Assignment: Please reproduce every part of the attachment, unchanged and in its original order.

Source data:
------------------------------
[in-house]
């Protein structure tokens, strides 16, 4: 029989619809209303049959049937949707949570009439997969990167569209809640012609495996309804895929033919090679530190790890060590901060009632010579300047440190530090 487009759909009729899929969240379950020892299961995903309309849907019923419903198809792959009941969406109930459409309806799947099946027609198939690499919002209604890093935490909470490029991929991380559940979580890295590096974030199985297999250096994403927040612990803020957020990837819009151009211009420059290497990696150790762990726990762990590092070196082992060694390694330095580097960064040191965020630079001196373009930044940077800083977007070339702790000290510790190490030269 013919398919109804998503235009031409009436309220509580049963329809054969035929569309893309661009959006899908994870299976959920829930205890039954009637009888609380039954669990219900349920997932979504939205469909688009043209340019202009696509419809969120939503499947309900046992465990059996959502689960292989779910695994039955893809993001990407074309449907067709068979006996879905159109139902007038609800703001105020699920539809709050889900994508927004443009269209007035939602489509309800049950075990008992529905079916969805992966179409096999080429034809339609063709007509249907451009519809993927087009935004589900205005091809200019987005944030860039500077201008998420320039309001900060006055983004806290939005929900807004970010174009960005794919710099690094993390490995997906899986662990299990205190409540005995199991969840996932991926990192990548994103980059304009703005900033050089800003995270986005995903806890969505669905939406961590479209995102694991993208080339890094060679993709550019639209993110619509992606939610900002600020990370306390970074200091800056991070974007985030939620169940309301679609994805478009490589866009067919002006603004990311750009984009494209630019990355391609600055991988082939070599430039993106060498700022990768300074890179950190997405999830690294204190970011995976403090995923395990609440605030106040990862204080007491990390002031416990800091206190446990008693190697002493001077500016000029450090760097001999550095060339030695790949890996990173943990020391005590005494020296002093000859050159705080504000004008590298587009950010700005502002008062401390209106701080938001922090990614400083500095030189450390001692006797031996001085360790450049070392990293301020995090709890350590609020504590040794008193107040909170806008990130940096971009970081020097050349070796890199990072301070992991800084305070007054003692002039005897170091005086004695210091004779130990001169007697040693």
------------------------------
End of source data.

[in-house]
């Protein structure tokens, strides 16, 4: 029989619809209303049959049937949707949570009439997969990167569209809640012609495996309804895929033919090679530190790890060590901060009632010579300047440190530090 487009759909009729899929969240379950020892299961995903309309849907019923419903198809792959009941969406109930459409309806799947099946027609198939690499919002209604890093935490909470490029991929991380559940979580890295590096974030199985297999250096994403927040612990803020957020990837819009151009211009420059290497990696150790762990726990762990590092070196082992060694390694330095580097960064040191965020630079001196373009930044940077800083977007070339702790000290510790190490030269 013919398919109804998503235009031409009436309220509580049963329809054969035929569309893309661009959006899908994870299976959920829930205890039954009637009888609380039954669990219900349920997932979504939205469909688009043209340019202009696509419809969120939503499947309900046992465990059996959502689960292989779910695994039955893809993001990407074309449907067709068979006996879905159109139902007038609800703001105020699920539809709050889900994508927004443009269209007035939602489509309800049950075990008992529905079916969805992966179409096999080429034809339609063709007509249907451009519809993927087009935004589900205005091809200019987005944030860039500077201008998420320039309001900060006055983004806290939005929900807004970010174009960005794919710099690094993390490995997906899986662990299990205190409540005995199991969840996932991926990192990548994103980059304009703005900033050089800003995270986005995903806890969505669905939406961590479209995102694991993208080339890094060679993709550019639209993110619509992606939610900002600020990370306390970074200091800056991070974007985030939620169940309301679609994805478009490589866009067919002006603004990311750009984009494209630019990355391609600055991988082939070599430039993106060498700022990768300074890179950190997405999830690294204190970011995976403090995923395990609440605030106040990862204080007491990390002031416990800091206190446990008693190697002493001077500016000029450090760097001999550095060339030695790949890996990173943990020391005590005494020296002093000859050159705080504000004008590298587009950010700005502002008062401390209106701080938001922090990614400083500095030189450390001692006797031996001085360790450049070392990293301020995090709890350590609020504590040794008193107040909170806008990130940096971009970081020097050349070796890199990072301070992991800084305070007054003692002039005897170091005086004695210091004779130990001169007697040693």